Democrats.com Chat with NicksCrusade Founder Nick Dupree Reveals the Courage and Determination
Moderated and transcribed by Connie Robertson
Members of the Democrats.community welcomed guest speaker, Nick Dupree, in an online chat March 14. Nick is an exceptional young man who is fighting not only for his own life, but also for the lives of others, in trying to persuade the Alabama legislature to extend Medicaid’s home health coverage past the age of 21. As a result of Nick's extraordinary efforts, the Nick Dupree Adult Care Act, SB113, has been introduced into the Alabama legislature. Nick has also joined the fight for passage of federal legislation, S1298 (also known as MiCASSA), which would make home health care mandatory for states, under federal guidelines. Members discussed the life and death struggles Nick and others in his situation face, and what can be done to help save lives, by getting these bills enacted into law.
[Necco27] Welcome everyone! I'm Necco27, the newest moderator at Democrats.com. This is my first experience at hosting a guest chat, and I'm grateful for the opportunity. I'd like to start out by thanking Bob and David, for their time and effort in offering us the Democrats.community. A big thank you to two special moderators who are helping me tonight, LoyalAmerican, and Conestoga11. I'd be lost without their guidance and help.
I'll start with the interview, and then the other moderators may want to take part in the interview session. Our speaker has the option to stay after, to answer open-session questions.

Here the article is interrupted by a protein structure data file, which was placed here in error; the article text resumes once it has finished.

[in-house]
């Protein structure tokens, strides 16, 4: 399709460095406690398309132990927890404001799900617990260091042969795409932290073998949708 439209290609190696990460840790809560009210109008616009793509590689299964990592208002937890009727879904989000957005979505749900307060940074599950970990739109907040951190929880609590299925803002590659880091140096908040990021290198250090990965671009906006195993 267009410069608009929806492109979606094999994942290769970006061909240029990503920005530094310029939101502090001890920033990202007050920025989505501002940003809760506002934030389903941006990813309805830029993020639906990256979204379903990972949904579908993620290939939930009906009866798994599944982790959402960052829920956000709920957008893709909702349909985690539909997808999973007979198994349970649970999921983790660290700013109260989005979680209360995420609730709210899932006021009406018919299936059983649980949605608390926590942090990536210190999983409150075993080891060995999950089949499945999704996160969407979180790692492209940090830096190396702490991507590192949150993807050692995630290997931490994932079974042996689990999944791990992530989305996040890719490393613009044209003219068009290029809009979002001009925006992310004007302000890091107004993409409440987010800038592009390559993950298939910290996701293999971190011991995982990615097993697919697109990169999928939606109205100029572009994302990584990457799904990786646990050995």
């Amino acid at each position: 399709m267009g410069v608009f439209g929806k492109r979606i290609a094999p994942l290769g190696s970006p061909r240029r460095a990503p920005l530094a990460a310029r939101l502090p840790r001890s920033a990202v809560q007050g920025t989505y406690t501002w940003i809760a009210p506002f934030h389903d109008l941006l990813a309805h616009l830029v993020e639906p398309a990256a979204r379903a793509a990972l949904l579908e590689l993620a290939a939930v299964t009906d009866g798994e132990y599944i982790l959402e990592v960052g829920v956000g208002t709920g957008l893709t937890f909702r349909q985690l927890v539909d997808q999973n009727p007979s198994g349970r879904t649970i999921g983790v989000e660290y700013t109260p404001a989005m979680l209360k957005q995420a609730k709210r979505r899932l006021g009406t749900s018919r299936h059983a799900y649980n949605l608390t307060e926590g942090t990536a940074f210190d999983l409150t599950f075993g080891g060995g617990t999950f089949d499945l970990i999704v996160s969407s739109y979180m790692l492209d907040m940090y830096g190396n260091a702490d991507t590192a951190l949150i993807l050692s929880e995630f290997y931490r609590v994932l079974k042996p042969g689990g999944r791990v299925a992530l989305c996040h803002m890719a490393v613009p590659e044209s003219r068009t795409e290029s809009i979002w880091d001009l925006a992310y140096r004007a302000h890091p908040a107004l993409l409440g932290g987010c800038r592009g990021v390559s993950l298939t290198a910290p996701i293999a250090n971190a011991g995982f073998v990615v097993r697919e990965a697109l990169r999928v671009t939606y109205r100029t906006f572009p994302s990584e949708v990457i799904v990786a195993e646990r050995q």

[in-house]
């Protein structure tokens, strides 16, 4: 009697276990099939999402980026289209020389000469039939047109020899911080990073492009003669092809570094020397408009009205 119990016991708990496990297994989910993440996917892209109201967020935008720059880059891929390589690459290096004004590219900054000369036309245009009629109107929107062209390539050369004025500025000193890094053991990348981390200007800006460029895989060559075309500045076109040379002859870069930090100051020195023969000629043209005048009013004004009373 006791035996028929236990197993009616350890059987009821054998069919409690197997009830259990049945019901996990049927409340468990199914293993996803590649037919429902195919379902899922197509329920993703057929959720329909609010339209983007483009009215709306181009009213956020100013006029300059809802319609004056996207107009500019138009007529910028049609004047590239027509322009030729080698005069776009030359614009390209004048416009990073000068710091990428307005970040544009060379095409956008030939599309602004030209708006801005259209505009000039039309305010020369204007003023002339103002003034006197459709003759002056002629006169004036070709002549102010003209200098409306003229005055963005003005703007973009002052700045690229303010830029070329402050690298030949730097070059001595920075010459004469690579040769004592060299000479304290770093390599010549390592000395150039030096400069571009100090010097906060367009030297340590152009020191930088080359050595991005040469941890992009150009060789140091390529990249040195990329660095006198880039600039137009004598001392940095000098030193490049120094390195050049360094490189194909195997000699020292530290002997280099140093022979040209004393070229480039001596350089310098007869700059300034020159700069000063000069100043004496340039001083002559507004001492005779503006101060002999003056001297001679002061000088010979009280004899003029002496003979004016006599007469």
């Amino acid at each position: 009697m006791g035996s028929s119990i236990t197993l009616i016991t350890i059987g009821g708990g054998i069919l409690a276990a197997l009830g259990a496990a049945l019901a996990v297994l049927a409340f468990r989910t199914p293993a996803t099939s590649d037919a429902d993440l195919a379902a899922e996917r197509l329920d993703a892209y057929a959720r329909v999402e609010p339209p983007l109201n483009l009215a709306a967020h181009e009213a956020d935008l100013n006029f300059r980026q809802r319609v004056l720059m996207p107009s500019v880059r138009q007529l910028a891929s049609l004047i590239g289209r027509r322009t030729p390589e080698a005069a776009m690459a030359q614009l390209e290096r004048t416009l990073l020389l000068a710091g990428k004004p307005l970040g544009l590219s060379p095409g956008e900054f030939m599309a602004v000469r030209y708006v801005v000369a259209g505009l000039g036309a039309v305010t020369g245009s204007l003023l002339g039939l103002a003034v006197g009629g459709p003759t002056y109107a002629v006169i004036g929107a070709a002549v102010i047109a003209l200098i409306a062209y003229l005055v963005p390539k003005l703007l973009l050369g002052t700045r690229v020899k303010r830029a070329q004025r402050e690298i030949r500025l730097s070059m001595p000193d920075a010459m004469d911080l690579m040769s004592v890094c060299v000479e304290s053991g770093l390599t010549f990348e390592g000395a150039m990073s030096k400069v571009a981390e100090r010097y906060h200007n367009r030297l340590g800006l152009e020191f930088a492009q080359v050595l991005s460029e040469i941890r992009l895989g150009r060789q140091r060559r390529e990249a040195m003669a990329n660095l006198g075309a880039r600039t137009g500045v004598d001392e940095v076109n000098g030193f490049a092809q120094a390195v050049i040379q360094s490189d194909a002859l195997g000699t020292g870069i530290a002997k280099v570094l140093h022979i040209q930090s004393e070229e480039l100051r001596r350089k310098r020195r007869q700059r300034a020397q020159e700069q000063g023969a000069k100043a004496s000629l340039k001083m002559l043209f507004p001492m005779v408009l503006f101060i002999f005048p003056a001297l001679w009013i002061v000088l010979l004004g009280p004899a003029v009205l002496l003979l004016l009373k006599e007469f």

I'd like to introduce a very special person to you: He's a member of the Democrats.com community, and he's our guest speaker for this evening, Nick Dupree. Nick has spent the past year working hard on NicksCrusade, http://www.nickscrusade.com. Nick, thank you for being a guest speaker at Democrats.com.
[Necco27] I understand NicksCrusade recently observed its one-year anniversary. Congratulations! Can you start off by telling us about MiCASSA and why you're fighting to get it passed?
[NicksCrusade] I'm thrilled to have the opportunity to spread my message tonight, thank you moderators. Just a second.
Alabama doesn't have a program to provide continued long-term home care to people over 21, so once you hit 21, you're cut off in this and many other states. I've been attacking this problem on many fronts.
MiCASSA is federal legislation S. 1298 the Medicaid Community Attendant Services and Supports Act. It will make home care mandatory under Medicaid for states. Medicaid is a program administered almost solely by the states within certain guidelines. It receives federal and state dollars. Currently, home care is not mandatory under Medicaid but MiCASSA seeks to change that.
I also have legislation that I personally worked to get introduced in the Alabama state legislature: SB113, the Nick Dupree Adult Care Act. It is nothing like MiCASSA. The changes it makes are hardly sweeping, it just ends the 21 cut off and makes them extend it further.
[Necco27] There are 10.1 million Americans who need assistance with activities of daily living. Do you have any numbers on how many disabled citizens of Alabama are adversely affected by the cut off age for home health care?
[NicksCrusade] I only have my own unconfirmed estimates on how many are effected by the cut off. Most Alabamians who need assistance with activities of daily living are already over 21 so they aren't affected by SB113. There are about 50 people who face cutoff in my town, Mobile, so I estimate there are about 200 people who will be helped by my bill in all of Alabama, but 200, 10, 1, whatever, no one should be cutoff and imprisoned in an institution just because they turned one day older. As John F. Kennedy said in West Berlin, "freedom is indivisible, and when ONE MAN is enslaved, all are not free."